How does the SARS-COV-2 virus affect the Brain?

Apart from affecting the respiratory system, the SARS-CoV-2 virus causes several neurological disorders as it damages the brain. 

SARS stands for Severe Acute Respiratory Syndrome as the SARS-CoV-2 virus primarily infects the respiratory system. The Spike (S) protein of the SARS-CoV-2 virus interacts with the ACE-2 (angiotensin-converting enzyme) receptors that are abundantly found in the respiratory region. After entering the cell, the virus can cause severe inflammation and damage to the respiratory tissues. The ACE-2 receptors are also found on the surface of many gastrointestinal tissues, which is why diarrhoea is a common symptom of a SARS-CoV-2 infection. 

The SARS-CoV-2 virus has the added danger of affecting the Central Nervous System, specifically the brain. Despite the incidence of neurological dysfunction being higher in the hospitalised COVID-19 patients, it was also seen in cases of mild and asymptomatic infection. Anosmia (loss of smell) and ageusia (loss of taste) which are some of the primary symptoms of a SARS-CoV-2 infection indicates that the virus attacks the nervous systems. Patients who have contracted a COVID-19 infection have neurological discrepancies in the form of brain fog, inattention, agitation, confusion, disorientation, depression, dementia, stroke, and in very extreme cases, encephalitis. 

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The brain is protected from pathogenic infections by the powerful blood-brain barrier. The nervous system also has a very low concentration of ACE-2 receptors making it difficult for the virus to directly impact the brain. So it baffled the scientists as to how this tiny virus was able to infect the brain as it was already so protected. Many researchers speculate that the virus affects the brain through the olfactory mucosa present in the nasal cavity (bordering the brain) since there is a loss of smell and taste. 

The bright side is that scientists are able to uncover the mechanisms through which the virus affects the brain. One of the studies (not yet peer-reviewed) showed that after a COVID-19 infection there was the loss of grey matter in many areas of the cerebral cortex. This is the part of the brain associated with memory and perception, which could explain why people experience brain fog and trouble recollecting things after a COVID-19 infection. Another study states that the virus could somehow affect the star-shaped cells called astrocytes which are responsible for providing nutrition to the neurons. The virus could damage the gene expression rate of the astrocyte and this dysfunctioning of the neurons.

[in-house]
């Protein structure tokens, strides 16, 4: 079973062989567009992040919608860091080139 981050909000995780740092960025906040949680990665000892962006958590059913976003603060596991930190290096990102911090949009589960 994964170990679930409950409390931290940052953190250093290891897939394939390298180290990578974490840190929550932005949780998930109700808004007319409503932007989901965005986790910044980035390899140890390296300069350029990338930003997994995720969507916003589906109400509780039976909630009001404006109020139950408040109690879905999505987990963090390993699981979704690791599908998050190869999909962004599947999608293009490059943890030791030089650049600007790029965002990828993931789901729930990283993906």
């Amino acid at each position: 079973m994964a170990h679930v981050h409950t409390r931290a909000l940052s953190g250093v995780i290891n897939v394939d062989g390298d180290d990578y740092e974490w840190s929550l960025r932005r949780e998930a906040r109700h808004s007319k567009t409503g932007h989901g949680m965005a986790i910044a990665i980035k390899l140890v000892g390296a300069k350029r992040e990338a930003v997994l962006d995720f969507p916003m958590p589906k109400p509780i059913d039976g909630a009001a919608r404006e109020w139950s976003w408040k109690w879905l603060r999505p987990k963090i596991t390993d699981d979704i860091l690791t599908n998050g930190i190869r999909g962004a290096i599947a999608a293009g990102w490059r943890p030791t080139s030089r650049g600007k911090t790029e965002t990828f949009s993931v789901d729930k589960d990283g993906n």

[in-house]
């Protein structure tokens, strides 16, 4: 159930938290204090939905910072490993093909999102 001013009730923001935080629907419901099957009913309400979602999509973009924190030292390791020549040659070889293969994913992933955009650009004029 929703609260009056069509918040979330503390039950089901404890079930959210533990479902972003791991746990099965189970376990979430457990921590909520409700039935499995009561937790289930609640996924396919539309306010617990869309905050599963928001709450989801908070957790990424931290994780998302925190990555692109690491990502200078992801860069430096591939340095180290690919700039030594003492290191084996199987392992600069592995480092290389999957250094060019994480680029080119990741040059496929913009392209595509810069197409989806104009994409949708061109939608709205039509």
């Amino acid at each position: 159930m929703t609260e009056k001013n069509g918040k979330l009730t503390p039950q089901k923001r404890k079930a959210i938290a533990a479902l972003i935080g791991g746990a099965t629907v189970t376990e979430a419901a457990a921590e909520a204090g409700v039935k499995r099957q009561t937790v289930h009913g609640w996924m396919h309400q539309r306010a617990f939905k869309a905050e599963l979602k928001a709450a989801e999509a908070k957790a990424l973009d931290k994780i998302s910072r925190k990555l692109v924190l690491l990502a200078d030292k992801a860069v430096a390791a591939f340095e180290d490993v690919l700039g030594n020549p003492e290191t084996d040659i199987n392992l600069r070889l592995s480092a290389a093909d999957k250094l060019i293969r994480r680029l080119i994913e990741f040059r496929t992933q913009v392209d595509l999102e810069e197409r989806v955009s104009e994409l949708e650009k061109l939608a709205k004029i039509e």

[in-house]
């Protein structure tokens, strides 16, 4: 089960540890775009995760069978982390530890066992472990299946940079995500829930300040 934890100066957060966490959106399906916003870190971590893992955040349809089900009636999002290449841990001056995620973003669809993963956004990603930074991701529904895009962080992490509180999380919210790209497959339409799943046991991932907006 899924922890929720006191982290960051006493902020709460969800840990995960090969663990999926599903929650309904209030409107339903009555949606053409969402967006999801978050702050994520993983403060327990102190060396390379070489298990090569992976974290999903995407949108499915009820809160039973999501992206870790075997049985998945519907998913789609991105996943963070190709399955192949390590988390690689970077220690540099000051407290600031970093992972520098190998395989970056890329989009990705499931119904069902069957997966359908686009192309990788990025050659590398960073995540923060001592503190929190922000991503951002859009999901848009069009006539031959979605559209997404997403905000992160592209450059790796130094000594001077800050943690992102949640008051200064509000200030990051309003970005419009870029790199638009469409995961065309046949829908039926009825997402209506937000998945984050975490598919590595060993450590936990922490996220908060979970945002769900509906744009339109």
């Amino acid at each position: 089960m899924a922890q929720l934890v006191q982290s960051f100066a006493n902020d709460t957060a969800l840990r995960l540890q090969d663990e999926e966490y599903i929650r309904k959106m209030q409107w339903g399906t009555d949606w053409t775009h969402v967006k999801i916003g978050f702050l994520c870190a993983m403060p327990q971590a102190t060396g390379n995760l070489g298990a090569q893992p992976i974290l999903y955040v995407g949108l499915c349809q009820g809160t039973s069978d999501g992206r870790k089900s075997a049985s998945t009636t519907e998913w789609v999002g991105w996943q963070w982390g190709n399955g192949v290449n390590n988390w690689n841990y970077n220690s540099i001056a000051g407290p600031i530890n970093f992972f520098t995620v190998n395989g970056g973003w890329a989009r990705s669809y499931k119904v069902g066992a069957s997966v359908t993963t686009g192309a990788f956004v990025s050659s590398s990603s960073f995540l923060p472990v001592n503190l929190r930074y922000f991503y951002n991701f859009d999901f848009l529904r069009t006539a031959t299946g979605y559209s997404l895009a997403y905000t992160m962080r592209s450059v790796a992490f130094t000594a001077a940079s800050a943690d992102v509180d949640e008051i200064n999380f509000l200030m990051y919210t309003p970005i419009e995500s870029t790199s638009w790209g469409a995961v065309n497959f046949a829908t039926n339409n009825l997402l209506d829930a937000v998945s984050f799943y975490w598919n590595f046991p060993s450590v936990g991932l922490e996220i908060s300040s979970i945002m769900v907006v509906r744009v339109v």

A possible explanation for the occurrence of strokes in people who have suffered from a COVID-19 infection is that the virus can reduce blood flow to the brain thus impairing the functions of neurons. Cells called pericytes surround the capillaries that supply blood to the brain. The virus affects the shape and functioning of the pericytes which constricts the capillaries thus reducing the blood flow to the brain. The same study even proposes considering drugs that treat high blood pressure for such kinds of strokes. 

It is well known that any kind of virus infection can trigger an autoimmune response in the body and cause long term damage even after the viral infection has cleared out. The SARS-CoV-2 virus is capable of over activating the immune system to the extent that it attacks several of the body’s own tissues. If this overactivity is not controlled it can lead to long COVID. A study, conducted by scientists at the University of Freiburg found the presence of autoantibodies against the brain proteins in the cerebrospinal fluid of COVID-19 patients. These autoantibodies were triggered by the SARS-CoV-2 virus and caused severe damage and inflammation in the brain leading to encephalitis. 

Patients who previously had suffered from MERS or SARS-CoV-1 infection also experienced memory impairment. These viruses are capable of damaging the protective myelin sheath and cause symptoms similar to that of multiple sclerosis. People who suffer from Alzheimer’s Disease or dementia are also more susceptible to contracting a severe COVID-19 infection. 

The SARS-CoV-2 is certainly a peculiar and dangerous virus as it has wreaked havoc in extremely unpredictable ways. The only way to completely overcome the pandemic is by understanding the ways of the virus, formulating appropriate treatments and taking precautions such as vaccinations and maintaining social distance. 

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